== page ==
Well, the Pharisees and scribes felt the same way; they are not lost sheep in their opinion. Of course, they have no trouble seeing tax collectors as lost sheep.

Warren W. Wiersbe, Be Courageous (Victor Books, 1989), p. 22

And they’re not alone; the rest of the Jewish community felt the same way about tax collectors.

During the days of Christ, to say the word “tax collector” was to say “thief.” They were one and the same!

R. Albert Mohler, Jr. Tell Me the Stories of Jesus (Nelson Books, 2022), p. 65

Tax collectors were Jewish men turned traitors. They had effectively sold their souls to the Roman government for the right to turn around and tax their fellow Jews.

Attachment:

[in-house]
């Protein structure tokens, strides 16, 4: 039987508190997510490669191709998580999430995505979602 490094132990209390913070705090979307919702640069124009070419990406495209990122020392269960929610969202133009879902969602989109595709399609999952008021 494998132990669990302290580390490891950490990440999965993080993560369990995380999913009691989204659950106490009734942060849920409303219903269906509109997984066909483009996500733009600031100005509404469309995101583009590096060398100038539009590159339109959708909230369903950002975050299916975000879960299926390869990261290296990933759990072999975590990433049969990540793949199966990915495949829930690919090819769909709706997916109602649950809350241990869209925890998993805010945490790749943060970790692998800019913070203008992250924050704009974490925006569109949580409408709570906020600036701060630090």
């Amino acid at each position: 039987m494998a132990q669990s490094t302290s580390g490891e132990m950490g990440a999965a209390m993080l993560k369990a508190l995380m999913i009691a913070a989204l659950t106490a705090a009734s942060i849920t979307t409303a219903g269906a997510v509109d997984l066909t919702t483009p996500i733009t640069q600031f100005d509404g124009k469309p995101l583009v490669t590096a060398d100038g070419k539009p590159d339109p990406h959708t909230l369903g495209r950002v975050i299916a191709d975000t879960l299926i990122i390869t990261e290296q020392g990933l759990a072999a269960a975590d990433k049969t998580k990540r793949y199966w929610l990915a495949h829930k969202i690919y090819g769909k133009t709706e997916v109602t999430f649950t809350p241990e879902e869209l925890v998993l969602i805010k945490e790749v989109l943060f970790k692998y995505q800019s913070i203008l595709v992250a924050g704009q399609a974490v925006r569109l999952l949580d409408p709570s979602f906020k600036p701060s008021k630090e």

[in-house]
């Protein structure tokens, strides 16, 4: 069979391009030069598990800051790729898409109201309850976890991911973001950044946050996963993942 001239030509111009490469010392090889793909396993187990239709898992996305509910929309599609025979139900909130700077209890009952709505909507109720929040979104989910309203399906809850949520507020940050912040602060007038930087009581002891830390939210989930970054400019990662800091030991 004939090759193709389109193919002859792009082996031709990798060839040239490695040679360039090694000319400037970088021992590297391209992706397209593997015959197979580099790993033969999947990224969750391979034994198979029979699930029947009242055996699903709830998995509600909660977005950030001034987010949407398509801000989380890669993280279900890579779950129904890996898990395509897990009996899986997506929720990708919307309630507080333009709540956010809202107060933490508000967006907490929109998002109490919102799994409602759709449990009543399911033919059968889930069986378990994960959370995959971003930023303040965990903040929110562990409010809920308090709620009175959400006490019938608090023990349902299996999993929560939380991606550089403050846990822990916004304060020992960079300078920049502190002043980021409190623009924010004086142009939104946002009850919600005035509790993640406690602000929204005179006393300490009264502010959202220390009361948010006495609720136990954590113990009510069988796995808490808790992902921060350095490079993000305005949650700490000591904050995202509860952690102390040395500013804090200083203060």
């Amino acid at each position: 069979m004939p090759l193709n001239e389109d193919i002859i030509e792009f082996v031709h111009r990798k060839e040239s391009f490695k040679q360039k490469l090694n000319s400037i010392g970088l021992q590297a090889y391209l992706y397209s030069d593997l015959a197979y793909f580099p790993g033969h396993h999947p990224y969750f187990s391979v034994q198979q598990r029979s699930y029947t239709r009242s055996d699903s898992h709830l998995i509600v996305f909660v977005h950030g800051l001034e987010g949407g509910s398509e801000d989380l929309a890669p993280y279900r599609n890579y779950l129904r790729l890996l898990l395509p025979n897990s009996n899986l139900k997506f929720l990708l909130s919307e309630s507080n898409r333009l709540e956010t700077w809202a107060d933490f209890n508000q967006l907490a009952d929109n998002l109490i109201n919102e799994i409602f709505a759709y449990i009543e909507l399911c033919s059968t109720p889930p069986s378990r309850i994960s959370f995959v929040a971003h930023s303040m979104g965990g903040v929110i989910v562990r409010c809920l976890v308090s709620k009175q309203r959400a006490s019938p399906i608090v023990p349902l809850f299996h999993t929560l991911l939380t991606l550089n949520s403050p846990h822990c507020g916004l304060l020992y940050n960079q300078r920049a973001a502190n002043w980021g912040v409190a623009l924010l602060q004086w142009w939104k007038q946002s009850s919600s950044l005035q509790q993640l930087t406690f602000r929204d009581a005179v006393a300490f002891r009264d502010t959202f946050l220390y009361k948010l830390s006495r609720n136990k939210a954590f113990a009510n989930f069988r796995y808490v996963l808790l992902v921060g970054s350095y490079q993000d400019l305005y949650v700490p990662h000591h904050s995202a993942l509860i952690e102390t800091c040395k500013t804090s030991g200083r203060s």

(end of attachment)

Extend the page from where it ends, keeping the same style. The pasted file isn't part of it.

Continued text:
They set up local franchises, inflated the tax rates, skimmed off the top and lived affluent lives at the expense of making their own people poor.


Cicero, the Roman statesman who lived 50 years before the birth of Christ, once insulted his political opponent by calling him a tax-collector; and he said to him, like a tax collector

“you ransack every man’s house, entangle men engaged in business with your unjust demands and you terrify the merchants.”

R. Kent Hughes, Luke: Volume Two (Crossway Books, 1998), p. 133

We think of the mafia today like the people in Christ’s day thought of the tax collector.

And by the way, Jesus isn’t arguing here with the fact that the Pharisees are calling them sinners. Jesus never defends their extortion; He isn’t defending their sin. He’s not accommodating their evil.

He’s got the welcome mat out here; He’s about to place, alongside an earthly story, the eternal principle that no-one is beyond the reach of God. No sinner is beyond the grace of God.